Fundraising was about equal in that race, with Willis raising $330,000, including $76,000 from teacher unions, $100,000 from other elected officials’ candidate committees and $63,000 from Democrats for the Illinois House.
Hernandez raised $316,000 with $86,000 raised by independent expenditure committees that were working in her favor. She received $120,000 from organized labor and $133,000 from other elected officials’ committees, according to Redfield’s analysis.
The Republican candidate in the district is Anthony Airdo, of Melrose Park, who lost to Willis in the district’s old boundaries in 2020 by a margin of about 44 percentage points.
16th House District
The Gun Violence Prevention PAC claimed the apparent unseating of incumbent Denyse Wang Stoneback as a victory in the 16th District.
“Rep. Stoneback failed her constituents when she worked against and refused to vote for life-saving legislation that would require universal background checks for all gun sales and provide funding for mental health,” Kathleen Sances, president and CEO of GPAC, said in a statement.
Kevin Olickal, a Skokie Democrat who had a lead of about 640 votes over Stoneback as of Friday, also had the backing of U.S. Rep. Garcia, as well as his state senator, Ram Villivalam, of Chicago. Billed on his campaign website as a “true progressive,” Olickal is currently working part-time toward his juris doctorate at Loyola University Chicago School of Law School.
Spending in that race was near equal as well, with Stoneback raising $285,000, including $44,000 from organized labor, $14,000 from Democrats for the Illinois House and $44,000 from Welch’s candidate committee.
Olickal raised $204,000, with $96,000 in independent expenditures raised to oppose Stoneback by anti-gun groups. GPAC also gave $36,645 directly to Olickal’s campaign. He also received $90,000 between organized labor and the nursing home industry.
The Republican candidate in the northside Chicago-area district is Vince Romano, also of Skokie. He ran unsuccessfully for the district under its previous boundaries in 2012 against former Madigan lieutenant Lou Lang, garnering just 32 percent of the vote.
43rd Senate District
The Senate Democrats lost one incumbent to a primary challenger, although Eric Mattson had only been in the Senate since May. He had replaced John Connor, a Will County Democrat who left the chamber in a bid to become a judge, in the 43rd District.
Mattson was beaten by Will County board member Rachel Ventura by more than 1,800 votes. Ventura’s campaign page describes her as “pro-ethics, no strings attached,” and as a “progressive Democrat” who is dedicated to fighting the wealth gap.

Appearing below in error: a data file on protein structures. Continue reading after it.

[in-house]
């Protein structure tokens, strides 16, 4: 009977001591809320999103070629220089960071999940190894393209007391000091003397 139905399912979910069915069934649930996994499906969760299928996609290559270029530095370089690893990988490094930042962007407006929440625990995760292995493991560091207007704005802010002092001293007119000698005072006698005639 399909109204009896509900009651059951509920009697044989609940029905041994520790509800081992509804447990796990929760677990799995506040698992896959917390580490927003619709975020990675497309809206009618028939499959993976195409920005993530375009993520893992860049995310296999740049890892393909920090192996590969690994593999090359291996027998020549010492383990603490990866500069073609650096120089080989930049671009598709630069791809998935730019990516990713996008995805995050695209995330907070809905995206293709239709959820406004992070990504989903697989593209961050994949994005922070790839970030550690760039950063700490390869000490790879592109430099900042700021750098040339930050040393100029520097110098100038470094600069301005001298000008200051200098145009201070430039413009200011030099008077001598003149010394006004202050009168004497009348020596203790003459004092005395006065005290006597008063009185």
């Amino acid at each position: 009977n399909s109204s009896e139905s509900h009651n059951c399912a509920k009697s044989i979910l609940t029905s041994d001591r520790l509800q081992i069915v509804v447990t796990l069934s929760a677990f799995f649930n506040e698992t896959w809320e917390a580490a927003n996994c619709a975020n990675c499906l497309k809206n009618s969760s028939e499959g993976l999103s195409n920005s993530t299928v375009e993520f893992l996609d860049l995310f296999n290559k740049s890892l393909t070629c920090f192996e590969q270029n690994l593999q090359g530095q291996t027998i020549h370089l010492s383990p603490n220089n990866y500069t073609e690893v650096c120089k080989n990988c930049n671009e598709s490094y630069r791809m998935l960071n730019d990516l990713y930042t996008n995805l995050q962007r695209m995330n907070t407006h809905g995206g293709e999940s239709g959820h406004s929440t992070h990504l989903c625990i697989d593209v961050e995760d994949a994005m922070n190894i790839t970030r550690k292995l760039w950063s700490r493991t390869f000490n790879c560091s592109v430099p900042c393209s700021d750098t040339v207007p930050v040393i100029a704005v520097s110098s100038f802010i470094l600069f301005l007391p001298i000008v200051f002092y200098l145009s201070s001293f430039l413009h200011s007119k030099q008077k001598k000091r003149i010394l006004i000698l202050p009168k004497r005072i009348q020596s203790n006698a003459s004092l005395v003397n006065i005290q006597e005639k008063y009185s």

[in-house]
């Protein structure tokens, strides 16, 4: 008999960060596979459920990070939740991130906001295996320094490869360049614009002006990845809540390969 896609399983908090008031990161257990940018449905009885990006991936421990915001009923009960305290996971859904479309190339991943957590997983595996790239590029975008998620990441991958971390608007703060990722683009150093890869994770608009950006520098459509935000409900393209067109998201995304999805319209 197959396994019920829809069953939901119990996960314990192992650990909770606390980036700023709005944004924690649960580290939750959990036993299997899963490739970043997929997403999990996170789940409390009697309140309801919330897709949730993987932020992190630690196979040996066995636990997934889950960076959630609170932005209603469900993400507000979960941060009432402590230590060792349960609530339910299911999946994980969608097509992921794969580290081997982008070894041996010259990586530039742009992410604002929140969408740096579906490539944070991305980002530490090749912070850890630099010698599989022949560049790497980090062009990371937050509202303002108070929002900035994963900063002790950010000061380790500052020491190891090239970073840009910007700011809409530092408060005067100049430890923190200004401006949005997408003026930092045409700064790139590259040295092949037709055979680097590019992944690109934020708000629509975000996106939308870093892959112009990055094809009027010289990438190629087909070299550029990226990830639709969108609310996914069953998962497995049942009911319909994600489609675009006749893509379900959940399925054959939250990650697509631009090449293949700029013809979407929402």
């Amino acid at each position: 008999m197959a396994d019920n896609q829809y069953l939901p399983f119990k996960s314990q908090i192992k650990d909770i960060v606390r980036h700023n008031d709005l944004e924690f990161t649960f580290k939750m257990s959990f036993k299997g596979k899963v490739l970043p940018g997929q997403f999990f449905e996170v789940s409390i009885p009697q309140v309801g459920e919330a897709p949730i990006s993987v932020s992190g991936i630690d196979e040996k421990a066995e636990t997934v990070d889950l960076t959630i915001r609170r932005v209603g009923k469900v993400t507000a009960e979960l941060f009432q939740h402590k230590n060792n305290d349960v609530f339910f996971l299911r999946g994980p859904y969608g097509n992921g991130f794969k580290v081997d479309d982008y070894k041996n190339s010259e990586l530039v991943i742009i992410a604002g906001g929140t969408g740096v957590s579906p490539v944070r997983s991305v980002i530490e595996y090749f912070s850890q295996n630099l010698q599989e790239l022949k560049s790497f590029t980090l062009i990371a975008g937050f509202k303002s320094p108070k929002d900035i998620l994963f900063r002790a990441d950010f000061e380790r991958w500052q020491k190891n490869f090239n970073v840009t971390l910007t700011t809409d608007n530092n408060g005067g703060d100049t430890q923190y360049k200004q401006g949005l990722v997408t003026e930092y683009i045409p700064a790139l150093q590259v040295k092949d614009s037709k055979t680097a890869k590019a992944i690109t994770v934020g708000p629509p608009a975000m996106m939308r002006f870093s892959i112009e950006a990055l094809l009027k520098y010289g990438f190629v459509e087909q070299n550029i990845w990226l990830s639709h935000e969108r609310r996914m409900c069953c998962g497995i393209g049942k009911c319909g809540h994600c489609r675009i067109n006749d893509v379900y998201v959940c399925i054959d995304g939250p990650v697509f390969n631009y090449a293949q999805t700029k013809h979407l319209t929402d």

She was dwarfed in fundraising by Mattson, who raised $801,000, including $245,000 from the Senate Democrats’ campaign apparatus and $416,000 from organized labor. Ventura’s biggest backer gave her $6,000, and her candidate committee received just 12 contributions exceeding $1,000 while raising only $41,000.
On the GOP side, Diane Harris, who received backing from the Senate Republican Victory Fund – the campaign apparatus for establishment Senate Republicans – held a lead over her challenger by about 120 votes as of Friday. Her opponent was Michelle Lee, a further right candidate whose focus was education policy with a stated goal of banning critical race theory in Illinois schools.
93rd House District
Two House Republican incumbents lost in their primaries as well.
Mark Luft, a House Republican and mayor of Pekin, had the backing of over $59,000 from the campaign account of House Minority Leader Jim Durkin and $268,000 from organized labor. He lost by more than 3,000 votes to the son of a retired state senator in the 93rd District. All told, Luft raised $463,000.
Travis Weaver, the victor in that race, was backed by the GOP nominee for governor, state Sen. Darren Bailey. Weaver’s dad, Chuck Weaver, served in the Illinois Senate from 2015 through January 2021.
Weaver raised $295,000, including $60,000 from his father’s campaign committee and $83,000 from business and professional organizations.
No Democrat ran in the western Illinois district that runs from Geneseo to the north to the Pekin area.
75th House District
In the 75th House District, David Welter, a Morris Republican, was defeated by Jed Davis, a more conservative challenger from Newark who also had Bailey’s backing.
Welter was one of the House GOP’s more effective bipartisan lawmakers, having most recently voted for the Climate and Equitable Jobs Act, a massive energy overhaul which helped secure the future of the nuclear plants in his district.
Welter was bested by about 1,000 votes in the district that includes suburbs such as Yorkville and Oswego. He had raised $663,000, including $205,000 from organized labor and $40,000 from the state Republican Party.
Davis raised just $48,000, including $6,000 from Bailey supporter and GOP megadonor Richard Uihlein, and $15,000 from the Restore Illinois PAC, which also supported Bailey.
No Democrat filed to run in the district.
Capitol News Illinois is a nonprofit, nonpartisan news service covering state government that is distributed to more than 400 newspapers statewide. It is funded primarily by the Illinois Press Foundation and the Robert R. McCormick Foundation.